The list of Democrats leaving the House this fall is set to grow in the coming weeks as Rep. Kaiali’i Kahele is reportedly retiring from Congress at the end of his term to run for governor, according to a new report.
A source familiar with the matter confirmed the decision to CNN, noting that the Hawaii Democrat has been telling colleagues of his plan. He reportedly intends to make a formal announcement in early May.
Kahele was suspected to throw his hat in the gubernatorial ring in recent weeks as he faced criticism for his part-time work as a commercial pilot for Hawaiian Airlines and his perennial absence from Washington, D.C.
On Tuesday, Kahele was spotted in the Capitol rotunda for the first time since January, according to Fox News.
Earlier this month, the Honolulu Civil Beat found that the Democrat was spending the majority of his time in Hawaii, voting by proxy at least 120 times since taking office. The outlet found that he only voted in person five times.
Despite the lack of physical presence on the Hill, the Congressman has defended his votes, saying “I haven’t missed a single vote this entire year. Not a single one.”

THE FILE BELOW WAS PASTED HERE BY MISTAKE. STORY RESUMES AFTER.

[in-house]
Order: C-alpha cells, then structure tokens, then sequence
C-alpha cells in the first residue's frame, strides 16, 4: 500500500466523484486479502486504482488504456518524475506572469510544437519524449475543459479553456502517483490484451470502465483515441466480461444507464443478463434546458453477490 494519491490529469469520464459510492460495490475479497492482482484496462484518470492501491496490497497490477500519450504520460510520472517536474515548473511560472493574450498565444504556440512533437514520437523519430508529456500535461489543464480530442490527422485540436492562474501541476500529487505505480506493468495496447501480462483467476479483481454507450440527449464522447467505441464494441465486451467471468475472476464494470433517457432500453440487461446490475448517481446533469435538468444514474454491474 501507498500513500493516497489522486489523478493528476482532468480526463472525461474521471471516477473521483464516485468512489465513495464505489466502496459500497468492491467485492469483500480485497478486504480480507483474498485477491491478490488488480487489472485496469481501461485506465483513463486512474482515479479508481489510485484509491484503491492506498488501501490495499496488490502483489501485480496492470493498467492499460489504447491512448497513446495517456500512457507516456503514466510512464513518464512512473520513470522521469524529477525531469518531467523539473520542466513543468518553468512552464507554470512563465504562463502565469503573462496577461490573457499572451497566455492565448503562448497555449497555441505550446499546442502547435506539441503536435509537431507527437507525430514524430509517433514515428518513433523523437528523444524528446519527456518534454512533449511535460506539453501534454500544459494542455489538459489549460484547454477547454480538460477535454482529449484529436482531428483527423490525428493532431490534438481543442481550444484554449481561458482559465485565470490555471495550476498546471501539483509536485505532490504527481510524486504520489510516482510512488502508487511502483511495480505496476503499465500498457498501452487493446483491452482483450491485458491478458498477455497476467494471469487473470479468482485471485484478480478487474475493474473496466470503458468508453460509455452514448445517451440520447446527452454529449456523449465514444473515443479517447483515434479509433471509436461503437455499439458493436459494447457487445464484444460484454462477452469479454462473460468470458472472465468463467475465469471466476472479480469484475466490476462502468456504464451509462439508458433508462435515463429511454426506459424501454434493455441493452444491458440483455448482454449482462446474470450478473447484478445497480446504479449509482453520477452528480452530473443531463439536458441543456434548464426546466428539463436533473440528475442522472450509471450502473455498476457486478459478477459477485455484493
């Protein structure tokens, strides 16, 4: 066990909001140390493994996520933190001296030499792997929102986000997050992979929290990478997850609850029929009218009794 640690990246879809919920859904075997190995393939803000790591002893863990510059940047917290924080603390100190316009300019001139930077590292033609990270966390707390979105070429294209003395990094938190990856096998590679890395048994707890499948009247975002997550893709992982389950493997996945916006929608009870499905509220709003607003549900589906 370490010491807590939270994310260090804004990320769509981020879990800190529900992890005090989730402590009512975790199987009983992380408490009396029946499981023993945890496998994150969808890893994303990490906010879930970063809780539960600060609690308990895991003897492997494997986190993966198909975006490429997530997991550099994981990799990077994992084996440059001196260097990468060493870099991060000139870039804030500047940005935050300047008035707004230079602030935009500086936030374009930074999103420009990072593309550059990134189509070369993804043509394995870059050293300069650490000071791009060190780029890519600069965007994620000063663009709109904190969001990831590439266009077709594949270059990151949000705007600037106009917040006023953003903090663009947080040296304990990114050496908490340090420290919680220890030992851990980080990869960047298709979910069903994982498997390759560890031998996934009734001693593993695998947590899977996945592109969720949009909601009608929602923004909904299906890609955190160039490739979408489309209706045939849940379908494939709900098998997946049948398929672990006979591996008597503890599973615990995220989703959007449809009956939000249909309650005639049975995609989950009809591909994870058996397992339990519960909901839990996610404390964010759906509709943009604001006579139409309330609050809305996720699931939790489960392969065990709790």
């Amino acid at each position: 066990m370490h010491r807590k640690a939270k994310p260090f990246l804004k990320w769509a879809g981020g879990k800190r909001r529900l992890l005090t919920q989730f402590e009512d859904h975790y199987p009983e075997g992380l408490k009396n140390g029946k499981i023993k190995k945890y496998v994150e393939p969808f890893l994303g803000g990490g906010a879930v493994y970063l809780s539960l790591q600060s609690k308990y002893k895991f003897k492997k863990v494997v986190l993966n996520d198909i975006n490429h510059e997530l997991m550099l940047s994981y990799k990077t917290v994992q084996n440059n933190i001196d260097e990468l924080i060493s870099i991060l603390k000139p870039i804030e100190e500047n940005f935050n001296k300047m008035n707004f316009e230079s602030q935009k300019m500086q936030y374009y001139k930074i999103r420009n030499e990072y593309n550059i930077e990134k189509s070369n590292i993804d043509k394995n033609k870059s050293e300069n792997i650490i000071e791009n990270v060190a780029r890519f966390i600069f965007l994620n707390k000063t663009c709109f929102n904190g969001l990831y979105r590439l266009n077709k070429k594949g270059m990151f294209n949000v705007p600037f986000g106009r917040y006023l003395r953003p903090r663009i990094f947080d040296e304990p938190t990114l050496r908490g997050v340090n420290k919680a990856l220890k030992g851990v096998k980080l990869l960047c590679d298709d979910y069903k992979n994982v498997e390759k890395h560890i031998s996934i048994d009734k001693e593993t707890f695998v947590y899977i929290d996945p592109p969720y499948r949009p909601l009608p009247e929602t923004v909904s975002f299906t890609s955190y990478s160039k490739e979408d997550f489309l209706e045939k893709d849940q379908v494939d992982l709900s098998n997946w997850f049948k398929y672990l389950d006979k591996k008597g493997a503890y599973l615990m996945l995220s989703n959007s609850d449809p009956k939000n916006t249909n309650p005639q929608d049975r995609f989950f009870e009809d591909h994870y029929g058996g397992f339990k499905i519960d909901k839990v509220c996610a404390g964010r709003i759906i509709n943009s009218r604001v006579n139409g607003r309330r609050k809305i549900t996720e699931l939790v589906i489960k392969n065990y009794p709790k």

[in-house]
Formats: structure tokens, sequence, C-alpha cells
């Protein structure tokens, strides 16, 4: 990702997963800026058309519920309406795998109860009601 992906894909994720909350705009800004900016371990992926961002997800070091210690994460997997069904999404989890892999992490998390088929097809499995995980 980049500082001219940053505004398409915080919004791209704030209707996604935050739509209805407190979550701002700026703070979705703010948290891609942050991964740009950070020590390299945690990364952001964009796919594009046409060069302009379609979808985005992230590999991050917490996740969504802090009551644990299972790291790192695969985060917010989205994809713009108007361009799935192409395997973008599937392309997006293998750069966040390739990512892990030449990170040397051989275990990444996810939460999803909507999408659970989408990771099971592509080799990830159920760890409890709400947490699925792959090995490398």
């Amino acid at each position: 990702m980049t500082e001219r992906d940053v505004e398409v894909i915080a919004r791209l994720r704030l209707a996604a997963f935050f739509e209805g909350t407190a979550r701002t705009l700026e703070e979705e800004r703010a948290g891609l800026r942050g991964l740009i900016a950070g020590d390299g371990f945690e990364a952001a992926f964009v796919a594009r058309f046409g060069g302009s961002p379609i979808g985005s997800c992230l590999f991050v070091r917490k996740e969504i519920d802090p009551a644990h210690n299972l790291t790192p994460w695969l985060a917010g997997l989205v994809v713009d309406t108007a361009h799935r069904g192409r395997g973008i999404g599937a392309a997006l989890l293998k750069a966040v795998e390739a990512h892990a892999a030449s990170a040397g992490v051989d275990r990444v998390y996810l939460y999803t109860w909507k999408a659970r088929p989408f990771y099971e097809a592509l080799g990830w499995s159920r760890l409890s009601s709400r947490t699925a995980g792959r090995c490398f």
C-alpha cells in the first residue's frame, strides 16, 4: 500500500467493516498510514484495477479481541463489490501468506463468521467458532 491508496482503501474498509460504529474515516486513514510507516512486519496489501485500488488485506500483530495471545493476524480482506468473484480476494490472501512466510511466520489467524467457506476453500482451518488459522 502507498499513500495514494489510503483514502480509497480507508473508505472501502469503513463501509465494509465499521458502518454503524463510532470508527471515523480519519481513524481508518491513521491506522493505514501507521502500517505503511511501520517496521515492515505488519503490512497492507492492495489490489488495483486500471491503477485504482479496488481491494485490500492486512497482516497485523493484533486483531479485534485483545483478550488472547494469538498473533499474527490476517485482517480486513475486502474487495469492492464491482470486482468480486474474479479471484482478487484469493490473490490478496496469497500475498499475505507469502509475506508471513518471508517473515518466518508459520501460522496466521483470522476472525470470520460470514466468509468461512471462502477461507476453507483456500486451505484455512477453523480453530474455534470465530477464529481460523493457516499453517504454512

He has also defended his employment as a pilot – which has continued throughout his time in Congress.
His office revealed earlier in April that Kahele files “occasional flights to maintain his certification” and has insisted it is “fully in compliance with Ethics.”
It is unclear how many flights the Democrat has flown this year so far, or how much money he has earned in the process.
Members of the House are only permitted to earn $29,595 in outside income.
According to his 2020 financial disclosure report, Kahele made nearly $120,000 from Hawaiian Airlines.
If and when he officially announces his intention not to run for his seat, Kahele will be joining more than 30 other Democrats in the House that have already made similar announcements.
In contrast, only 18 Republicans will not be running for the House again.
Kahele was first elected to Congress in 2020. Previously, he served in the Hawaii State Senate.
His office did not immediately respond to The Post’s request for comment.